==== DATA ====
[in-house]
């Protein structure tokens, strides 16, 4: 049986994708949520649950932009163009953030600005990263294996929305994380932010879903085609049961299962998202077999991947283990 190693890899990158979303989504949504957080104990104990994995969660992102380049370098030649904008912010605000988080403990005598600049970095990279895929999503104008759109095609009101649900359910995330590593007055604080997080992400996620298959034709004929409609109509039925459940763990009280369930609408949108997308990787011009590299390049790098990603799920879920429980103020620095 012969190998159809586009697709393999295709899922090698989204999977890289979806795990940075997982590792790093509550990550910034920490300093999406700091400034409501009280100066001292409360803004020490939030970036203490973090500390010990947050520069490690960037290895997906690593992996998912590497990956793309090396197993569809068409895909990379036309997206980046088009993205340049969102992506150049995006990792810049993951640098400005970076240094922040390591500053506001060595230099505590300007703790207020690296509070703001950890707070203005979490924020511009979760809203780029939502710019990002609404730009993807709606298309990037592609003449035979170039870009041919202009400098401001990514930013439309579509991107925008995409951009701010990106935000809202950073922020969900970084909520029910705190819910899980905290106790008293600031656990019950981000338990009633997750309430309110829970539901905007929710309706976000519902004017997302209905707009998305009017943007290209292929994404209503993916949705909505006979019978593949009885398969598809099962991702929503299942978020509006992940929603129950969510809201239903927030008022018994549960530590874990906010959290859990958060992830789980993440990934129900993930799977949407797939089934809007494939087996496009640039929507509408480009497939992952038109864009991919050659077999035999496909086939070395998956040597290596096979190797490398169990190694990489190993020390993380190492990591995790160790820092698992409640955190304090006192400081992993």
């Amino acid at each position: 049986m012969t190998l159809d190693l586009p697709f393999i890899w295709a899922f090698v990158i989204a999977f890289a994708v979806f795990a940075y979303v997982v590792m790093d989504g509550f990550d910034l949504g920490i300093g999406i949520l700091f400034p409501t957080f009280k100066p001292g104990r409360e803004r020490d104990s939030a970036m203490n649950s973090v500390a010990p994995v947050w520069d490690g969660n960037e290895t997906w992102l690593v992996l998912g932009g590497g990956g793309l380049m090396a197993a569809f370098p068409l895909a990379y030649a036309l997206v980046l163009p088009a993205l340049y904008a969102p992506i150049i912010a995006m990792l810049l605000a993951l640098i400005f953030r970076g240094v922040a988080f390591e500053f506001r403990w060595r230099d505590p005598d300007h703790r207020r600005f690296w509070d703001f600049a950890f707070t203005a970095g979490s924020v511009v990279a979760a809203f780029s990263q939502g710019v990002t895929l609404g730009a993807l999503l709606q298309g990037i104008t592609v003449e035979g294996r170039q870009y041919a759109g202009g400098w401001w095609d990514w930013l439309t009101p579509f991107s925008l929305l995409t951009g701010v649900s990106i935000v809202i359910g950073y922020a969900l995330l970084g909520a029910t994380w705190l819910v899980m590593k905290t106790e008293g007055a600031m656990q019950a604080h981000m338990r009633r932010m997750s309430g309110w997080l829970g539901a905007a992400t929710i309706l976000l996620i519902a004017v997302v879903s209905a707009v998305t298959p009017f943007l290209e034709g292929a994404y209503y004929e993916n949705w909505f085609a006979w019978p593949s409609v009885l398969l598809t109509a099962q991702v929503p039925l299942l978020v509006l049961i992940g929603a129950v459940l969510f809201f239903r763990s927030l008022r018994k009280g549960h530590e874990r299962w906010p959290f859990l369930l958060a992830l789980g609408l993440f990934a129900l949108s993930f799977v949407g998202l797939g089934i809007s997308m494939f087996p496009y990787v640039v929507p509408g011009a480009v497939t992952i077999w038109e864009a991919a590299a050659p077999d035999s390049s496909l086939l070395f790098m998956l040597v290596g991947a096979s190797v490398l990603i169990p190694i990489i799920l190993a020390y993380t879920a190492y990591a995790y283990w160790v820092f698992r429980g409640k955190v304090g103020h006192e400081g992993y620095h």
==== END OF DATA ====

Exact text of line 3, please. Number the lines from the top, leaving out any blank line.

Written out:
């Amino acid at each position: 049986m012969t190998l159809d190693l586009p697709f393999i890899w295709a899922f090698v990158i989204a999977f890289a994708v979806f795990a940075y979303v997982v590792m790093d989504g509550f990550d910034l949504g920490i300093g999406i949520l700091f400034p409501t957080f009280k100066p001292g104990r409360e803004r020490d104990s939030a970036m203490n649950s973090v500390a010990p994995v947050w520069d490690g969660n960037e290895t997906w992102l690593v992996l998912g932009g590497g990956g793309l380049m090396a197993a569809f370098p068409l895909a990379y030649a036309l997206v980046l163009p088009a993205l340049y904008a969102p992506i150049i912010a995006m990792l810049l605000a993951l640098i400005f953030r970076g240094v922040a988080f390591e500053f506001r403990w060595r230099d505590p005598d300007h703790r207020r600005f690296w509070d703001f600049a950890f707070t203005a970095g979490s924020v511009v990279a979760a809203f780029s990263q939502g710019v990002t895929l609404g730009a993807l999503l709606q298309g990037i104008t592609v003449e035979g294996r170039q870009y041919a759109g202009g400098w401001w095609d990514w930013l439309t009101p579509f991107s925008l929305l995409t951009g701010v649900s990106i935000v809202i359910g950073y922020a969900l995330l970084g909520a029910t994380w705190l819910v899980m590593k905290t106790e008293g007055a600031m656990q019950a604080h981000m338990r009633r932010m997750s309430g309110w997080l829970g539901a905007a992400t929710i309706l976000l996620i519902a004017v997302v879903s209905a707009v998305t298959p009017f943007l290209e034709g292929a994404y209503y004929e993916n949705w909505f085609a006979w019978p593949s409609v009885l398969l598809t109509a099962q991702v929503p039925l299942l978020v509006l049961i992940g929603a129950v459940l969510f809201f239903r763990s927030l008022r018994k009280g549960h530590e874990r299962w906010p959290f859990l369930l958060a992830l789980g609408l993440f990934a129900l949108s993930f799977v949407g998202l797939g089934i809007s997308m494939f087996p496009y990787v640039v929507p509408g011009a480009v497939t992952i077999w038109e864009a991919a590299a050659p077999d035999s390049s496909l086939l070395f790098m998956l040597v290596g991947a096979s190797v490398l990603i169990p190694i990489i799920l190993a020390y993380t879920a190492y990591a995790y283990w160790v820092f698992r429980g409640k955190v304090g103020h006192e400081g992993y620095h």